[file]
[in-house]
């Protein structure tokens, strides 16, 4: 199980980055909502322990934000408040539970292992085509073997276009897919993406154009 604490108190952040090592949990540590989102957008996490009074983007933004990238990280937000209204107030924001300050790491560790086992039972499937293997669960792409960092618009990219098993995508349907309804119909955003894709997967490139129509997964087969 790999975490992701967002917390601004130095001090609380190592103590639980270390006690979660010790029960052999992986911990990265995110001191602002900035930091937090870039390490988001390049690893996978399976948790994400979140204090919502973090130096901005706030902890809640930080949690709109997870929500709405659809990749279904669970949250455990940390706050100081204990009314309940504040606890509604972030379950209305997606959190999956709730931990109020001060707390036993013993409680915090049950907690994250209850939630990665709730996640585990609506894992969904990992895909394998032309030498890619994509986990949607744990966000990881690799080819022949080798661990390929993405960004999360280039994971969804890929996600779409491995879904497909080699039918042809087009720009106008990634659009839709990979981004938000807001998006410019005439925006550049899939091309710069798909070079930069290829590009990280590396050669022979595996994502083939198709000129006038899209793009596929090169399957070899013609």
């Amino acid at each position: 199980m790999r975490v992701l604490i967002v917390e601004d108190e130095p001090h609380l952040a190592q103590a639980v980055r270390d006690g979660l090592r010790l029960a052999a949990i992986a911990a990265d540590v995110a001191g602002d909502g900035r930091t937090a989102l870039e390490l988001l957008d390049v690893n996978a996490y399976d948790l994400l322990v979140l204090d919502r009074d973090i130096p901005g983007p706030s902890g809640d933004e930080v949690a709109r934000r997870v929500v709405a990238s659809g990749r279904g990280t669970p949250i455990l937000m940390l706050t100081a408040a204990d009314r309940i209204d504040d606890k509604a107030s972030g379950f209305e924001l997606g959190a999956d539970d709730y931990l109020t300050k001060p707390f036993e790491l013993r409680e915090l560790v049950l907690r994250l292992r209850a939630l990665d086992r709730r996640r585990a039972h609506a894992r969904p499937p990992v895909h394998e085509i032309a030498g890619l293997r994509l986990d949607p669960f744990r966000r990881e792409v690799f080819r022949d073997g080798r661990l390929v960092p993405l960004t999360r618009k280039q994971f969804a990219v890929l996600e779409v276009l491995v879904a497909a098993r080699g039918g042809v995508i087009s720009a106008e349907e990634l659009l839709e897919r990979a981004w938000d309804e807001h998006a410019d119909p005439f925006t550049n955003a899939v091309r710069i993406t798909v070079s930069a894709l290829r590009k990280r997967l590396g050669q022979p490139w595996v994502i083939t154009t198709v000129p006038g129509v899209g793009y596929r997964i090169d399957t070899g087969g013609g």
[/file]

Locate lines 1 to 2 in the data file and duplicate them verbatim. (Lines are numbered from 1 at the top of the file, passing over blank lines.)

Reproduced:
[in-house]
């Protein structure tokens, strides 16, 4: 199980980055909502322990934000408040539970292992085509073997276009897919993406154009 604490108190952040090592949990540590989102957008996490009074983007933004990238990280937000209204107030924001300050790491560790086992039972499937293997669960792409960092618009990219098993995508349907309804119909955003894709997967490139129509997964087969 790999975490992701967002917390601004130095001090609380190592103590639980270390006690979660010790029960052999992986911990990265995110001191602002900035930091937090870039390490988001390049690893996978399976948790994400979140204090919502973090130096901005706030902890809640930080949690709109997870929500709405659809990749279904669970949250455990940390706050100081204990009314309940504040606890509604972030379950209305997606959190999956709730931990109020001060707390036993013993409680915090049950907690994250209850939630990665709730996640585990609506894992969904990992895909394998032309030498890619994509986990949607744990966000990881690799080819022949080798661990390929993405960004999360280039994971969804890929996600779409491995879904497909080699039918042809087009720009106008990634659009839709990979981004938000807001998006410019005439925006550049899939091309710069798909070079930069290829590009990280590396050669022979595996994502083939198709000129006038899209793009596929090169399957070899013609």